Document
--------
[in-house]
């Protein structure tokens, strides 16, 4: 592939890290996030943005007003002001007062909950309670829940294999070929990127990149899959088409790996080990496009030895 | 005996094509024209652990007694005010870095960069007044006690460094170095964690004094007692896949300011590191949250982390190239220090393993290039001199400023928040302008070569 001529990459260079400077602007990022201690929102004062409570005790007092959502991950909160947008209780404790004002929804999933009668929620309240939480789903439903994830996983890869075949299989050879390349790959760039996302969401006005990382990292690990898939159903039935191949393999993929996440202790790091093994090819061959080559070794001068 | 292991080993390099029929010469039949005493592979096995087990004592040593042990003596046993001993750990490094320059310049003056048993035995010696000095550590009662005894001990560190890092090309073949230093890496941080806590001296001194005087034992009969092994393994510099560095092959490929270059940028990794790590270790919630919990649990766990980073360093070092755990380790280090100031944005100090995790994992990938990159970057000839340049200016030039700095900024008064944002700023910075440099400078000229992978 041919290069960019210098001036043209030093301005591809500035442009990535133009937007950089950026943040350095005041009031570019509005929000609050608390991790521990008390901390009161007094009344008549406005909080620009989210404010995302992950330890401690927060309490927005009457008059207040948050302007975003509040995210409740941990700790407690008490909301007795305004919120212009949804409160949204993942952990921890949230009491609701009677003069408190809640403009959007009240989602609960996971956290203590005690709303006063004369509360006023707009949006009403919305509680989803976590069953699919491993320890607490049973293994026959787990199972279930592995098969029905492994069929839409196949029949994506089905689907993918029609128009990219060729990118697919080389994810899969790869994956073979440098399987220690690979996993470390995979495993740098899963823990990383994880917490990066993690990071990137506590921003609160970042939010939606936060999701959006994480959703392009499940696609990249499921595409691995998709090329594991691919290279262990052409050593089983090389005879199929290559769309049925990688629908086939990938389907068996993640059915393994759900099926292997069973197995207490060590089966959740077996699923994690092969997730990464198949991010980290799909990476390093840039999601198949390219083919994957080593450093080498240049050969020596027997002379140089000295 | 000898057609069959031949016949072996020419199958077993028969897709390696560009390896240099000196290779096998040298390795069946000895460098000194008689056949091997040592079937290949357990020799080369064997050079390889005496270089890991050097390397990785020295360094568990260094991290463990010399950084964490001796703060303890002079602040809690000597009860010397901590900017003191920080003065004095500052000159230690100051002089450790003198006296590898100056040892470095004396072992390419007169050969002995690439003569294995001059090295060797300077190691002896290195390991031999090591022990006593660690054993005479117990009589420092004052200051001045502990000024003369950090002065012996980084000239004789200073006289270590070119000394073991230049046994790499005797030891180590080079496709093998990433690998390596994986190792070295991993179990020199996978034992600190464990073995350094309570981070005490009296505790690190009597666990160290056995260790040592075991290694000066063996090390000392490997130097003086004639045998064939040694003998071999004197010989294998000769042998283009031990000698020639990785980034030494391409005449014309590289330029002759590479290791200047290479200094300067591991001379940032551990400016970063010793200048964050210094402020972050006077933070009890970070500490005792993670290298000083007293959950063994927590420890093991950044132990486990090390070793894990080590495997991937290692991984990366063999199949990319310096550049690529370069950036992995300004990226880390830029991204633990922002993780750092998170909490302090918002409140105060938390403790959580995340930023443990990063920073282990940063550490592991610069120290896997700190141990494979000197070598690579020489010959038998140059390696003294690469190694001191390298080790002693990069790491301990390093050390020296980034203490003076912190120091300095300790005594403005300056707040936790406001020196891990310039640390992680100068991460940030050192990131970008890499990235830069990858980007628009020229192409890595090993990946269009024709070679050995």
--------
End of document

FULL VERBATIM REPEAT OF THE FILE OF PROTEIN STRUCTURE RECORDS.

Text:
[in-house]
């Protein structure tokens, strides 16, 4: 592939890290996030943005007003002001007062909950309670829940294999070929990127990149899959088409790996080990496009030895 | 005996094509024209652990007694005010870095960069007044006690460094170095964690004094007692896949300011590191949250982390190239220090393993290039001199400023928040302008070569 001529990459260079400077602007990022201690929102004062409570005790007092959502991950909160947008209780404790004002929804999933009668929620309240939480789903439903994830996983890869075949299989050879390349790959760039996302969401006005990382990292690990898939159903039935191949393999993929996440202790790091093994090819061959080559070794001068 | 292991080993390099029929010469039949005493592979096995087990004592040593042990003596046993001993750990490094320059310049003056048993035995010696000095550590009662005894001990560190890092090309073949230093890496941080806590001296001194005087034992009969092994393994510099560095092959490929270059940028990794790590270790919630919990649990766990980073360093070092755990380790280090100031944005100090995790994992990938990159970057000839340049200016030039700095900024008064944002700023910075440099400078000229992978 041919290069960019210098001036043209030093301005591809500035442009990535133009937007950089950026943040350095005041009031570019509005929000609050608390991790521990008390901390009161007094009344008549406005909080620009989210404010995302992950330890401690927060309490927005009457008059207040948050302007975003509040995210409740941990700790407690008490909301007795305004919120212009949804409160949204993942952990921890949230009491609701009677003069408190809640403009959007009240989602609960996971956290203590005690709303006063004369509360006023707009949006009403919305509680989803976590069953699919491993320890607490049973293994026959787990199972279930592995098969029905492994069929839409196949029949994506089905689907993918029609128009990219060729990118697919080389994810899969790869994956073979440098399987220690690979996993470390995979495993740098899963823990990383994880917490990066993690990071990137506590921003609160970042939010939606936060999701959006994480959703392009499940696609990249499921595409691995998709090329594991691919290279262990052409050593089983090389005879199929290559769309049925990688629908086939990938389907068996993640059915393994759900099926292997069973197995207490060590089966959740077996699923994690092969997730990464198949991010980290799909990476390093840039999601198949390219083919994957080593450093080498240049050969020596027997002379140089000295 | 000898057609069959031949016949072996020419199958077993028969897709390696560009390896240099000196290779096998040298390795069946000895460098000194008689056949091997040592079937290949357990020799080369064997050079390889005496270089890991050097390397990785020295360094568990260094991290463990010399950084964490001796703060303890002079602040809690000597009860010397901590900017003191920080003065004095500052000159230690100051002089450790003198006296590898100056040892470095004396072992390419007169050969002995690439003569294995001059090295060797300077190691002896290195390991031999090591022990006593660690054993005479117990009589420092004052200051001045502990000024003369950090002065012996980084000239004789200073006289270590070119000394073991230049046994790499005797030891180590080079496709093998990433690998390596994986190792070295991993179990020199996978034992600190464990073995350094309570981070005490009296505790690190009597666990160290056995260790040592075991290694000066063996090390000392490997130097003086004639045998064939040694003998071999004197010989294998000769042998283009031990000698020639990785980034030494391409005449014309590289330029002759590479290791200047290479200094300067591991001379940032551990400016970063010793200048964050210094402020972050006077933070009890970070500490005792993670290298000083007293959950063994927590420890093991950044132990486990090390070793894990080590495997991937290692991984990366063999199949990319310096550049690529370069950036992995300004990226880390830029991204633990922002993780750092998170909490302090918002409140105060938390403790959580995340930023443990990063920073282990940063550490592991610069120290896997700190141990494979000197070598690579020489010959038998140059390696003294690469190694001191390298080790002693990069790491301990390093050390020296980034203490003076912190120091300095300790005594403005300056707040936790406001020196891990310039640390992680100068991460940030050192990131970008890499990235830069990858980007628009020229192409890595090993990946269009024709070679050995």